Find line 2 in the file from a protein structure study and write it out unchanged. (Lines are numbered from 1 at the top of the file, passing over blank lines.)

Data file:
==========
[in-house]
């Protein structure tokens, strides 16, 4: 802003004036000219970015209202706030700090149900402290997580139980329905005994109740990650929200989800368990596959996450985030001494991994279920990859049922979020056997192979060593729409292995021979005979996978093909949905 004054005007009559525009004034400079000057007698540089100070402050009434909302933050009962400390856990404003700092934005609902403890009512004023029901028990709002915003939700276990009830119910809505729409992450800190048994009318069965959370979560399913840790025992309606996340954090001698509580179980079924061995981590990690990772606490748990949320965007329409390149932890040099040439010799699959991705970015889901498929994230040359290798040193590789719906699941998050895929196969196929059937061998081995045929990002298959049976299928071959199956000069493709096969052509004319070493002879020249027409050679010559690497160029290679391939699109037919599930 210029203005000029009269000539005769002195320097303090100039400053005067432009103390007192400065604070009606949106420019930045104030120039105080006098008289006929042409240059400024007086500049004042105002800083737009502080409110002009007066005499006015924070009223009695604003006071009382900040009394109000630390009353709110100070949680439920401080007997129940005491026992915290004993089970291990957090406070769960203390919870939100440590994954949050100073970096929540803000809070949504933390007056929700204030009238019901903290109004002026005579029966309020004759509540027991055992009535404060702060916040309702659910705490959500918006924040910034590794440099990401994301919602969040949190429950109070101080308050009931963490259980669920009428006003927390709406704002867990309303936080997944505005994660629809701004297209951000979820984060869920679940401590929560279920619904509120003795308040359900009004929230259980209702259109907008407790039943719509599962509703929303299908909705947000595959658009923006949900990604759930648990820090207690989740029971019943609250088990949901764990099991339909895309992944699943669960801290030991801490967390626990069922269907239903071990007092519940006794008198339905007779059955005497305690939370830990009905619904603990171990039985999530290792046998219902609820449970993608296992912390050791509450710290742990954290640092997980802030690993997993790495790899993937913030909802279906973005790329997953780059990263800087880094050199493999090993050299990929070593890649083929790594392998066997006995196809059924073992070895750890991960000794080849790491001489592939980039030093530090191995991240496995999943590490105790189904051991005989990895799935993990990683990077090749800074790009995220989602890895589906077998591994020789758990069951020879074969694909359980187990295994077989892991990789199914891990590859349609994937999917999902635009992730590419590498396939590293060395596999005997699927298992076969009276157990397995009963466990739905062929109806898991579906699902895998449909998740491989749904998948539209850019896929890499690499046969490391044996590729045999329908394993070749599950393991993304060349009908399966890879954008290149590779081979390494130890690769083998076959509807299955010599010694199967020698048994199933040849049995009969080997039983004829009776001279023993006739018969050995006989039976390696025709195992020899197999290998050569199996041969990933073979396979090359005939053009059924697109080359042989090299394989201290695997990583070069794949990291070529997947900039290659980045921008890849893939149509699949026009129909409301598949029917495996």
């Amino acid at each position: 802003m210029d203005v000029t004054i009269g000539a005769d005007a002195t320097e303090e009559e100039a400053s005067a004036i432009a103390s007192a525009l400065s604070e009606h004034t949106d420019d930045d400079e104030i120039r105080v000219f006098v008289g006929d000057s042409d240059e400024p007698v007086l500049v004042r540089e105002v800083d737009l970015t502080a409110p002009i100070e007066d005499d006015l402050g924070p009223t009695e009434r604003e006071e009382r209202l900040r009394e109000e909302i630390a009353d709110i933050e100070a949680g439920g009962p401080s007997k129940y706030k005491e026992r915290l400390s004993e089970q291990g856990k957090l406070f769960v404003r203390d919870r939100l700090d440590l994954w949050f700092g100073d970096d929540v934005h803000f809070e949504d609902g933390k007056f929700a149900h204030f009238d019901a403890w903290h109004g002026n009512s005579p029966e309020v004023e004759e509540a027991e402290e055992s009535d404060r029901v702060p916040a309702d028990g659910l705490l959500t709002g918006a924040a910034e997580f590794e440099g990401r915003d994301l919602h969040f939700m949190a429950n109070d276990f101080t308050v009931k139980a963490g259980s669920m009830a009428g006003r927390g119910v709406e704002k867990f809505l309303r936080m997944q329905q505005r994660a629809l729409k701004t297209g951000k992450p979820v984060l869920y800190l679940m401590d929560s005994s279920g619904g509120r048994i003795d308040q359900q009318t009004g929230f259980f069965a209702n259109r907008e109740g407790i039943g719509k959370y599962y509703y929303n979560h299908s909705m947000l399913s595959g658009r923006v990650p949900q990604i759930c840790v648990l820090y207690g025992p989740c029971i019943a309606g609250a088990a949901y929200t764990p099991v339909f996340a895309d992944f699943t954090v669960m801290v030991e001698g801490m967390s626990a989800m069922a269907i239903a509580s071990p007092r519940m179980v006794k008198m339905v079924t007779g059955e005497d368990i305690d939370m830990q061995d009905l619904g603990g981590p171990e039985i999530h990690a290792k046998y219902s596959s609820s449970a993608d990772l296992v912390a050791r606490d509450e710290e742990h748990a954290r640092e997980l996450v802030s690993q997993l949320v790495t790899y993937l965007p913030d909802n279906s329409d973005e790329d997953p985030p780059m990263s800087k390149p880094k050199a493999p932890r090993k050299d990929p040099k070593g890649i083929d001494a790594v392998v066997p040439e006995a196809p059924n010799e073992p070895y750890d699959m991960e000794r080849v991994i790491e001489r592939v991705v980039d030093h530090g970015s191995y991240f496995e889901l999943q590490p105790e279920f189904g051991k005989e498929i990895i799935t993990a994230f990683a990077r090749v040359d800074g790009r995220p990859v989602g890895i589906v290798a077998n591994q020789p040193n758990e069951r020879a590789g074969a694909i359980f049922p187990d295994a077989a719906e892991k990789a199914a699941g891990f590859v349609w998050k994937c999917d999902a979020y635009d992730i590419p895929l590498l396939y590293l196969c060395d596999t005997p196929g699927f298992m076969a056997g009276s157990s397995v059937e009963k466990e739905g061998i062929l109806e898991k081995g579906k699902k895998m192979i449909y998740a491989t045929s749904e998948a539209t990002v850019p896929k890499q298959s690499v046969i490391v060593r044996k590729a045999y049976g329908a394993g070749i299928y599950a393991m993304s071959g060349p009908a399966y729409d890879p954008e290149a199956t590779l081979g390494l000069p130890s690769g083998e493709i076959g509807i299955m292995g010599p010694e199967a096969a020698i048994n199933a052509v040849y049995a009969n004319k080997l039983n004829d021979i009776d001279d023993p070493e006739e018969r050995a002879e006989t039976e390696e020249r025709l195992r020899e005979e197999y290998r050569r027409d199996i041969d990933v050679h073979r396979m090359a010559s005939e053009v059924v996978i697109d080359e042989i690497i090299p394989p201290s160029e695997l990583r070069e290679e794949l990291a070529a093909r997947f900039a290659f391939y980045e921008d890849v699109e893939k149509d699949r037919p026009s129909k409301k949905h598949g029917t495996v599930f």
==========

């Protein structure tokens, strides 16, 4: 802003004036000219970015209202706030700090149900402290997580139980329905005994109740990650929200989800368990596959996450985030001494991994279920990859049922979020056997192979060593729409292995021979005979996978093909949905 004054005007009559525009004034400079000057007698540089100070402050009434909302933050009962400390856990404003700092934005609902403890009512004023029901028990709002915003939700276990009830119910809505729409992450800190048994009318069965959370979560399913840790025992309606996340954090001698509580179980079924061995981590990690990772606490748990949320965007329409390149932890040099040439010799699959991705970015889901498929994230040359290798040193590789719906699941998050895929196969196929059937061998081995045929990002298959049976299928071959199956000069493709096969052509004319070493002879020249027409050679010559690497160029290679391939699109037919599930 210029203005000029009269000539005769002195320097303090100039400053005067432009103390007192400065604070009606949106420019930045104030120039105080006098008289006929042409240059400024007086500049004042105002800083737009502080409110002009007066005499006015924070009223009695604003006071009382900040009394109000630390009353709110100070949680439920401080007997129940005491026992915290004993089970291990957090406070769960203390919870939100440590994954949050100073970096929540803000809070949504933390007056929700204030009238019901903290109004002026005579029966309020004759509540027991055992009535404060702060916040309702659910705490959500918006924040910034590794440099990401994301919602969040949190429950109070101080308050009931963490259980669920009428006003927390709406704002867990309303936080997944505005994660629809701004297209951000979820984060869920679940401590929560279920619904509120003795308040359900009004929230259980209702259109907008407790039943719509599962509703929303299908909705947000595959658009923006949900990604759930648990820090207690989740029971019943609250088990949901764990099991339909895309992944699943669960801290030991801490967390626990069922269907239903071990007092519940006794008198339905007779059955005497305690939370830990009905619904603990171990039985999530290792046998219902609820449970993608296992912390050791509450710290742990954290640092997980802030690993997993790495790899993937913030909802279906973005790329997953780059990263800087880094050199493999090993050299990929070593890649083929790594392998066997006995196809059924073992070895750890991960000794080849790491001489592939980039030093530090191995991240496995999943590490105790189904051991005989990895799935993990990683990077090749800074790009995220989602890895589906077998591994020789758990069951020879074969694909359980187990295994077989892991990789199914891990590859349609994937999917999902635009992730590419590498396939590293060395596999005997699927298992076969009276157990397995009963466990739905062929109806898991579906699902895998449909998740491989749904998948539209850019896929890499690499046969490391044996590729045999329908394993070749599950393991993304060349009908399966890879954008290149590779081979390494130890690769083998076959509807299955010599010694199967020698048994199933040849049995009969080997039983004829009776001279023993006739018969050995006989039976390696025709195992020899197999290998050569199996041969990933073979396979090359005939053009059924697109080359042989090299394989201290695997990583070069794949990291070529997947900039290659980045921008890849893939149509699949026009129909409301598949029917495996």